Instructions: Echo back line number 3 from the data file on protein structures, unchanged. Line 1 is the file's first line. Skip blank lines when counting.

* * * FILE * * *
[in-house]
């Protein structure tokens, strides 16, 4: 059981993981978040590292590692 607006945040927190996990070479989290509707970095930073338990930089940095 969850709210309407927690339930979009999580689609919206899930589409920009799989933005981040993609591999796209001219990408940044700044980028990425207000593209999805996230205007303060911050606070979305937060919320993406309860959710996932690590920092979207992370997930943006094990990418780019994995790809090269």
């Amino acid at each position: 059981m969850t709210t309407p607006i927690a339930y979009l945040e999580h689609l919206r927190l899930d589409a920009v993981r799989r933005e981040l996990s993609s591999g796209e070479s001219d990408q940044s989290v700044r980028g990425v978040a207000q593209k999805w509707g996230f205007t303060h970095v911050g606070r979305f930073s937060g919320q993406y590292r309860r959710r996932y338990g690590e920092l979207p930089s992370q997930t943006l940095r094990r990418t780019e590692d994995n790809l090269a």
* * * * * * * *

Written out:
């Amino acid at each position: 059981m969850t709210t309407p607006i927690a339930y979009l945040e999580h689609l919206r927190l899930d589409a920009v993981r799989r933005e981040l996990s993609s591999g796209e070479s001219d990408q940044s989290v700044r980028g990425v978040a207000q593209k999805w509707g996230f205007t303060h970095v911050g606070r979305f930073s937060g919320q993406y590292r309860r959710r996932y338990g690590e920092l979207p930089s992370q997930t943006l940095r094990r990418t780019e590692d994995n790809l090269a």